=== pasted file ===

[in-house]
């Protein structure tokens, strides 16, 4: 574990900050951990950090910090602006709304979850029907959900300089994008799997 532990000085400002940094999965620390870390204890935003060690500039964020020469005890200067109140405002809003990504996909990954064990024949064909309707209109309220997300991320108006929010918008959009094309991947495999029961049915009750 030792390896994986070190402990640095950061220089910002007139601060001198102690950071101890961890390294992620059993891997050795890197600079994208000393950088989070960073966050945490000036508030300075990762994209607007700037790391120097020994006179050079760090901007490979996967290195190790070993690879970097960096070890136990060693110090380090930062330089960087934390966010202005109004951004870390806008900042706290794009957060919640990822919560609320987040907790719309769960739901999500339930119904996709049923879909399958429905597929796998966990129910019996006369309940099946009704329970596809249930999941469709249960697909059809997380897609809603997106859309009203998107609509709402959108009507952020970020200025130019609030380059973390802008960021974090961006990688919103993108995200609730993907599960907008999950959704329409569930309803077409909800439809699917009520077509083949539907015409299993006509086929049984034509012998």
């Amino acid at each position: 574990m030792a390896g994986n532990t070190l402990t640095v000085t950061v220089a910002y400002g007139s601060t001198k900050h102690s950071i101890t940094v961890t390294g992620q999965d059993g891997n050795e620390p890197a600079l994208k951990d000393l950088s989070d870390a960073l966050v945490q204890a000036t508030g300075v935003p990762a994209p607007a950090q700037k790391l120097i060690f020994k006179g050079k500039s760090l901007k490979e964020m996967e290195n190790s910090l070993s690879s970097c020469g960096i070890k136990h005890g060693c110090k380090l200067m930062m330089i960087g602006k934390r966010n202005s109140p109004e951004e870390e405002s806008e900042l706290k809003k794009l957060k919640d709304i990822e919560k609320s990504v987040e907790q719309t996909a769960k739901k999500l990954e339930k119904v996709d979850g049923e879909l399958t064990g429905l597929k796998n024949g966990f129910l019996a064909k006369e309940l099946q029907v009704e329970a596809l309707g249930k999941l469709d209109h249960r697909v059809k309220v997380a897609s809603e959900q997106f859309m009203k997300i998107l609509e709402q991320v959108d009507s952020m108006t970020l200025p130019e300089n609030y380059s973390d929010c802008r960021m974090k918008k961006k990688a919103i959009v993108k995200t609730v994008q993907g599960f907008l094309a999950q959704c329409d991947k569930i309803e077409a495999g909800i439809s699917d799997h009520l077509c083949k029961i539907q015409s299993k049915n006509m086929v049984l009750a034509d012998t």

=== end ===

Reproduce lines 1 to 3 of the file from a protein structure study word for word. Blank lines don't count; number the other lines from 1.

[in-house]
């Protein structure tokens, strides 16, 4: 574990900050951990950090910090602006709304979850029907959900300089994008799997 532990000085400002940094999965620390870390204890935003060690500039964020020469005890200067109140405002809003990504996909990954064990024949064909309707209109309220997300991320108006929010918008959009094309991947495999029961049915009750 030792390896994986070190402990640095950061220089910002007139601060001198102690950071101890961890390294992620059993891997050795890197600079994208000393950088989070960073966050945490000036508030300075990762994209607007700037790391120097020994006179050079760090901007490979996967290195190790070993690879970097960096070890136990060693110090380090930062330089960087934390966010202005109004951004870390806008900042706290794009957060919640990822919560609320987040907790719309769960739901999500339930119904996709049923879909399958429905597929796998966990129910019996006369309940099946009704329970596809249930999941469709249960697909059809997380897609809603997106859309009203998107609509709402959108009507952020970020200025130019609030380059973390802008960021974090961006990688919103993108995200609730993907599960907008999950959704329409569930309803077409909800439809699917009520077509083949539907015409299993006509086929049984034509012998």
């Amino acid at each position: 574990m030792a390896g994986n532990t070190l402990t640095v000085t950061v220089a910002y400002g007139s601060t001198k900050h102690s950071i101890t940094v961890t390294g992620q999965d059993g891997n050795e620390p890197a600079l994208k951990d000393l950088s989070d870390a960073l966050v945490q204890a000036t508030g300075v935003p990762a994209p607007a950090q700037k790391l120097i060690f020994k006179g050079k500039s760090l901007k490979e964020m996967e290195n190790s910090l070993s690879s970097c020469g960096i070890k136990h005890g060693c110090k380090l200067m930062m330089i960087g602006k934390r966010n202005s109140p109004e951004e870390e405002s806008e900042l706290k809003k794009l957060k919640d709304i990822e919560k609320s990504v987040e907790q719309t996909a769960k739901k999500l990954e339930k119904v996709d979850g049923e879909l399958t064990g429905l597929k796998n024949g966990f129910l019996a064909k006369e309940l099946q029907v009704e329970a596809l309707g249930k999941l469709d209109h249960r697909v059809k309220v997380a897609s809603e959900q997106f859309m009203k997300i998107l609509e709402q991320v959108d009507s952020m108006t970020l200025p130019e300089n609030y380059s973390d929010c802008r960021m974090k918008k961006k990688a919103i959009v993108k995200t609730v994008q993907g599960f907008l094309a999950q959704c329409d991947k569930i309803e077409a495999g909800i439809s699917d799997h009520l077509c083949k029961i539907q015409s299993k049915n006509m086929v049984l009750a034509d012998t």